A Purdue University student's research project related to zebrafish eye development could lead to a better understanding of vision problems that affect billions of people worldwide.
Zeran Li, as an undergraduate student in biological sciences, led a research team that uncovered an enzyme's role in the regulation of eye size in the fish. If the enzyme's role is similar in human eyes, it could be relevant to human vision problems, such as nearsightedness and farsightedness.
"New insights into the process of eye-size control in zebrafish may help our understanding of the regulation of eye size in humans," said Li, who has since graduated and is pursuing a doctorate in neuroscience at Washington University. "Vision problems occur when the size or shape of the eye changes, and what causes this is unclear. Perhaps this research will lead to a better understanding of this mechanism and the discovery of a new treatment for these problems."
These vision problems, called refractive errors, occur because the physical length of the eye from the cornea to the retina is different from the optical length. If an eye is too long or too short, light is focused in front of or behind the retina and vision is blurred, she said.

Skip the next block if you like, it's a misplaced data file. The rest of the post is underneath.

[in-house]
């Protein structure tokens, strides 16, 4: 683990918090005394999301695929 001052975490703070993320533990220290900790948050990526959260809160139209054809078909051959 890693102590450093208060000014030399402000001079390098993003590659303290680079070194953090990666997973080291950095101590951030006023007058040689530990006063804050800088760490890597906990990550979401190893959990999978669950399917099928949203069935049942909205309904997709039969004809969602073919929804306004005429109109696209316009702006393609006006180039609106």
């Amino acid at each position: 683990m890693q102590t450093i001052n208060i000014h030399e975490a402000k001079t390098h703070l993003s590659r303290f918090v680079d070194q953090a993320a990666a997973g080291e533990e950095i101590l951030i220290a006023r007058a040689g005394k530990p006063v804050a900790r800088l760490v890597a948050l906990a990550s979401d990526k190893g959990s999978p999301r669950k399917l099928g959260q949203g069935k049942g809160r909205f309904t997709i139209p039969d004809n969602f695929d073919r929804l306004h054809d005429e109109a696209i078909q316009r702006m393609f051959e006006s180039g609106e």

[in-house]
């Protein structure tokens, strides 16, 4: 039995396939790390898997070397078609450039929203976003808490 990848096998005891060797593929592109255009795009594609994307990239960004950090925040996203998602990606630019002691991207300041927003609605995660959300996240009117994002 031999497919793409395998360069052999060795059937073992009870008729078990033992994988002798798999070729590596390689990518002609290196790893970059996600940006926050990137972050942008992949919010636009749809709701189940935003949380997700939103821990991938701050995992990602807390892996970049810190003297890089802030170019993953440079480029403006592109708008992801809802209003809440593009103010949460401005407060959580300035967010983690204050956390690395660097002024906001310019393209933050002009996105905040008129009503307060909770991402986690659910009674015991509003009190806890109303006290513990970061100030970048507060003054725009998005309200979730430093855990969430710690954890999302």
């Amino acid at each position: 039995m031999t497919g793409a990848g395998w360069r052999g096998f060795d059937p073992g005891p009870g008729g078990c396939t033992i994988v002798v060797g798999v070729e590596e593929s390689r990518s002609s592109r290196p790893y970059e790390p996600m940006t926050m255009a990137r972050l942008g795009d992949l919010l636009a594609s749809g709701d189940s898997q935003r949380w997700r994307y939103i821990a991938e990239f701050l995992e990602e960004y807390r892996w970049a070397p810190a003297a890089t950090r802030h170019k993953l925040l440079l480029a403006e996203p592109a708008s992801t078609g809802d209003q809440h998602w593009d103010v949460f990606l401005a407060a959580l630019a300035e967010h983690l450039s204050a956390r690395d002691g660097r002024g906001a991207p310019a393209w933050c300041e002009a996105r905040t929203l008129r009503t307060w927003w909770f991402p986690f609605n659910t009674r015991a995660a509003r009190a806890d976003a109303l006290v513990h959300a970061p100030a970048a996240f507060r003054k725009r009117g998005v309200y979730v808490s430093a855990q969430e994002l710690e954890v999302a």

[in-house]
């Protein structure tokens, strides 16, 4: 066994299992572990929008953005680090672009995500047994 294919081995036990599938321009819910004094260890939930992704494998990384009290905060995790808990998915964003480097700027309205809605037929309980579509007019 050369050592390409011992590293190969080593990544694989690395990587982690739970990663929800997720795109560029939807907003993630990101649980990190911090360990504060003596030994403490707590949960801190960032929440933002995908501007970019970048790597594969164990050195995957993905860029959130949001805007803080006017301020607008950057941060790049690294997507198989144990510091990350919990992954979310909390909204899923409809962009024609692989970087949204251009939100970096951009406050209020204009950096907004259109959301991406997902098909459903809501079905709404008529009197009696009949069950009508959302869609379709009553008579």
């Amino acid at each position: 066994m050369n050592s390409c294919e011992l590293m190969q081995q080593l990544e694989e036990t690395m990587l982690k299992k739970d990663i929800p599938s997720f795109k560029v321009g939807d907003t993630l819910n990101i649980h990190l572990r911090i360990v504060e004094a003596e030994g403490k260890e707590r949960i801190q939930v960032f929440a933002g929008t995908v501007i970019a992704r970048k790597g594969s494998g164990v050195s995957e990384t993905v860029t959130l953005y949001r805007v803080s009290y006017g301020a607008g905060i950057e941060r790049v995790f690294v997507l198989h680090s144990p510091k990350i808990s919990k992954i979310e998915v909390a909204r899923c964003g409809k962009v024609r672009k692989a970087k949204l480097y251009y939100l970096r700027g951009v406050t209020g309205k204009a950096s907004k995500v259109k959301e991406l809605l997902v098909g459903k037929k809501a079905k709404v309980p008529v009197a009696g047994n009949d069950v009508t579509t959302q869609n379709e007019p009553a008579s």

Refractive errors affect 3.8 billion people worldwide, according to the International Center for Eye Education.
Li worked in the laboratory of Yuk Fai Leung, a Purdue assistant professor of biological sciences. Leung oversaw the research and guided the team, but credits the two undergraduate students in his lab for the idea.
"The inspiration for this study came from the undergraduate students," he said. "Their observations and interpretations helped shape our current focus and allowed us to make this discovery. I'm very proud of the scientists they are becoming."
The findings are detailed in a paper in PLoS ONE. In addition to Li and Leung, paper co-authors include Purdue undergraduate student Devon Ptak, postdoctoral researchers Liyun Zhang and Wenxuan Zhong, and continuing lecturer Elwood Walls.
Zebrafish are used as a model to study development and growth problems. The zebrafish, which are named for their naturally occurring black stripes, must be made transparent to enable the careful observation and imaging necessary for the research. The most common way to achieve this transparency is to treat zebrafish embryos with a chemical called phenylthiourea that blocks the formation of black pigment, he said.
Li had previously observed that zebrafish embryos treated with the chemical have smaller eyes than untreated fish, and found that in addition to blocking pigmentation, the chemical inhibits thyroid activity.